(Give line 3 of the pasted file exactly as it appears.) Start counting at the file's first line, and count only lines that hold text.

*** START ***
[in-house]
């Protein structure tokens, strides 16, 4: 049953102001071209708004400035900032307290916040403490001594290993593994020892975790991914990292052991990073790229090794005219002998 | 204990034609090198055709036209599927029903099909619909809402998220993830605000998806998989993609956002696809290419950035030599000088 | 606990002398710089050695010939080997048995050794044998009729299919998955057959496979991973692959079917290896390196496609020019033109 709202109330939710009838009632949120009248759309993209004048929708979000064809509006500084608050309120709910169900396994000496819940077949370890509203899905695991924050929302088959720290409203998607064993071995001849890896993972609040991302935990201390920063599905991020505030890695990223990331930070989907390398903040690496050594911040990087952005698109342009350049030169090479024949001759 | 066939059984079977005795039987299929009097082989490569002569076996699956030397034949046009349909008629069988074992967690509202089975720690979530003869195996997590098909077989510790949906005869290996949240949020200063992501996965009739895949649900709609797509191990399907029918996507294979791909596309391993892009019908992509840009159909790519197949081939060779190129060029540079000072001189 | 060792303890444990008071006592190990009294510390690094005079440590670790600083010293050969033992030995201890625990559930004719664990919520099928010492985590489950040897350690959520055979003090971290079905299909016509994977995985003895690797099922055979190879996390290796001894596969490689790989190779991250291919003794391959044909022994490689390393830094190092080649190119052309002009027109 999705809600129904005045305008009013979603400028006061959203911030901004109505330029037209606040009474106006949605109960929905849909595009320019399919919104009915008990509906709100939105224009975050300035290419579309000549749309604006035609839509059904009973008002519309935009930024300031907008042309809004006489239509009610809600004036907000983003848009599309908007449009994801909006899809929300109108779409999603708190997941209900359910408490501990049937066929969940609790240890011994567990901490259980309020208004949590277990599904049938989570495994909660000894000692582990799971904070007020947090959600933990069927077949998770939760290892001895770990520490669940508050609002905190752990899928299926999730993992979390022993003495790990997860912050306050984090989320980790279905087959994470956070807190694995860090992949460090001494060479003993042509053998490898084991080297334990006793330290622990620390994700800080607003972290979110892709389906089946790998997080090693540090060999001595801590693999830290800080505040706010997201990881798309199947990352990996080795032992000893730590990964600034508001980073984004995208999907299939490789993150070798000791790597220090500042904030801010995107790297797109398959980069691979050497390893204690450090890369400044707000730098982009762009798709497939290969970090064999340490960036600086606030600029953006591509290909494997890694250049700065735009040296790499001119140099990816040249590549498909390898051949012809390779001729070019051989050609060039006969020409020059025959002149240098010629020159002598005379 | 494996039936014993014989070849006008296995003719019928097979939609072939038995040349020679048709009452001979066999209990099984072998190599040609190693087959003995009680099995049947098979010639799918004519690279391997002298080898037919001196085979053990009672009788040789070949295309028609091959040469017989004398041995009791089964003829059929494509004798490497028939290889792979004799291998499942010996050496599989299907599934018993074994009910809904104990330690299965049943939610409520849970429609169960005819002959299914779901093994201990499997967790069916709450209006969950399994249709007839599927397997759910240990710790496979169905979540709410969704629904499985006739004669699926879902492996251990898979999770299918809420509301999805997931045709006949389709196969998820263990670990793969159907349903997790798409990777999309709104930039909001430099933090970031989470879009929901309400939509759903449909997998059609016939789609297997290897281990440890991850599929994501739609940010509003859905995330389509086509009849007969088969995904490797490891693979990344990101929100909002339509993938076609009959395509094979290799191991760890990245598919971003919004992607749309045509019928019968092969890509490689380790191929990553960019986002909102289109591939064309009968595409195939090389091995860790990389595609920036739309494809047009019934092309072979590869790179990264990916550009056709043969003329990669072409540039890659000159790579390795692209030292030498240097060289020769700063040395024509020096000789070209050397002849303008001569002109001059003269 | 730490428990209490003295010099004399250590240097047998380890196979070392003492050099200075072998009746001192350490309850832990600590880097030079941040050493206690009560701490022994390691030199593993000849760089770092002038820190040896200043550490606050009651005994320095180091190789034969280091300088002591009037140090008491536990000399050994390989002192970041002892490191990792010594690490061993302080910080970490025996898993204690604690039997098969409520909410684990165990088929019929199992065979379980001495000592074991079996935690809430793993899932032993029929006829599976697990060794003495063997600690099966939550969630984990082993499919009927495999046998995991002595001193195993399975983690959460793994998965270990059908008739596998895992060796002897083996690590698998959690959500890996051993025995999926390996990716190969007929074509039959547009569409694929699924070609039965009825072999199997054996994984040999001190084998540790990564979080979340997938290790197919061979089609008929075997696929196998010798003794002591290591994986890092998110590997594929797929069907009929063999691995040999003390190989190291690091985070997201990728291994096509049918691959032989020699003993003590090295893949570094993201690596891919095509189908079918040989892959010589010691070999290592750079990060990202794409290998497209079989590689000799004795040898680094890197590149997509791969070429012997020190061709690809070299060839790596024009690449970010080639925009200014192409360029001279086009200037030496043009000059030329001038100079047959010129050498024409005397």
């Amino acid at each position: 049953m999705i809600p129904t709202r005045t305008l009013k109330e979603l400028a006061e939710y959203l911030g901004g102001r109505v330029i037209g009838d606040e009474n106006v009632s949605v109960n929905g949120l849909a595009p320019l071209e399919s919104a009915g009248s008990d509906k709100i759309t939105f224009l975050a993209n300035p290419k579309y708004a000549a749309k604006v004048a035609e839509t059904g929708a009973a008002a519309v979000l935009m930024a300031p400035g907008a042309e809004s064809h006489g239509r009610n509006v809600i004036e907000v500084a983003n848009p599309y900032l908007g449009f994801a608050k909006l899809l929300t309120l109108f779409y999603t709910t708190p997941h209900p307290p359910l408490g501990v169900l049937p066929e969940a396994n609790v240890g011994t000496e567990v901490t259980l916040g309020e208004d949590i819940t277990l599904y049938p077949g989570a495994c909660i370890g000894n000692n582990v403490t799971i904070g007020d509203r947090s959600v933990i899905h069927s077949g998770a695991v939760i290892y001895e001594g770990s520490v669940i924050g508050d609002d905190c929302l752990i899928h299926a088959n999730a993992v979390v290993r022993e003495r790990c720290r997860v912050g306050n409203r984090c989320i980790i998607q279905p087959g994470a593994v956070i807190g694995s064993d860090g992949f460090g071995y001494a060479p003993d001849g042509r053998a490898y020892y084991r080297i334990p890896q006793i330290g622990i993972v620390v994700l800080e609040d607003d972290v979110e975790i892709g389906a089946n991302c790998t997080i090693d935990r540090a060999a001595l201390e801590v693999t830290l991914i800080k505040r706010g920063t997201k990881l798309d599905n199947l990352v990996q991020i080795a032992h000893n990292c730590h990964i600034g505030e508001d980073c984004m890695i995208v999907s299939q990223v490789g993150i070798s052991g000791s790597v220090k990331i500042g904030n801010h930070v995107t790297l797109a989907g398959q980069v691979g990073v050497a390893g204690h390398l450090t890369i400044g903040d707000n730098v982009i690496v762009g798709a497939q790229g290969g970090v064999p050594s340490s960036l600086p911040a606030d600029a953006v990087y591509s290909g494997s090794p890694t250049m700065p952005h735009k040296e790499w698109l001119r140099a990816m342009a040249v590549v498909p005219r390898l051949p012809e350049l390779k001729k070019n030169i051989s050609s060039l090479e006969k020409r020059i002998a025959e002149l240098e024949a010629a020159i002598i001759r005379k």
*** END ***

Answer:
């Amino acid at each position: 049953m999705i809600p129904t709202r005045t305008l009013k109330e979603l400028a006061e939710y959203l911030g901004g102001r109505v330029i037209g009838d606040e009474n106006v009632s949605v109960n929905g949120l849909a595009p320019l071209e399919s919104a009915g009248s008990d509906k709100i759309t939105f224009l975050a993209n300035p290419k579309y708004a000549a749309k604006v004048a035609e839509t059904g929708a009973a008002a519309v979000l935009m930024a300031p400035g907008a042309e809004s064809h006489g239509r009610n509006v809600i004036e907000v500084a983003n848009p599309y900032l908007g449009f994801a608050k909006l899809l929300t309120l109108f779409y999603t709910t708190p997941h209900p307290p359910l408490g501990v169900l049937p066929e969940a396994n609790v240890g011994t000496e567990v901490t259980l916040g309020e208004d949590i819940t277990l599904y049938p077949g989570a495994c909660i370890g000894n000692n582990v403490t799971i904070g007020d509203r947090s959600v933990i899905h069927s077949g998770a695991v939760i290892y001895e001594g770990s520490v669940i924050g508050d609002d905190c929302l752990i899928h299926a088959n999730a993992v979390v290993r022993e003495r790990c720290r997860v912050g306050n409203r984090c989320i980790i998607q279905p087959g994470a593994v956070i807190g694995s064993d860090g992949f460090g071995y001494a060479p003993d001849g042509r053998a490898y020892y084991r080297i334990p890896q006793i330290g622990i993972v620390v994700l800080e609040d607003d972290v979110e975790i892709g389906a089946n991302c790998t997080i090693d935990r540090a060999a001595l201390e801590v693999t830290l991914i800080k505040r706010g920063t997201k990881l798309d599905n199947l990352v990996q991020i080795a032992h000893n990292c730590h990964i600034g505030e508001d980073c984004m890695i995208v999907s299939q990223v490789g993150i070798s052991g000791s790597v220090k990331i500042g904030n801010h930070v995107t790297l797109a989907g398959q980069v691979g990073v050497a390893g204690h390398l450090t890369i400044g903040d707000n730098v982009i690496v762009g798709a497939q790229g290969g970090v064999p050594s340490s960036l600086p911040a606030d600029a953006v990087y591509s290909g494997s090794p890694t250049m700065p952005h735009k040296e790499w698109l001119r140099a990816m342009a040249v590549v498909p005219r390898l051949p012809e350049l390779k001729k070019n030169i051989s050609s060039l090479e006969k020409r020059i002998a025959e002149l240098e024949a010629a020159i002598i001759r005379k």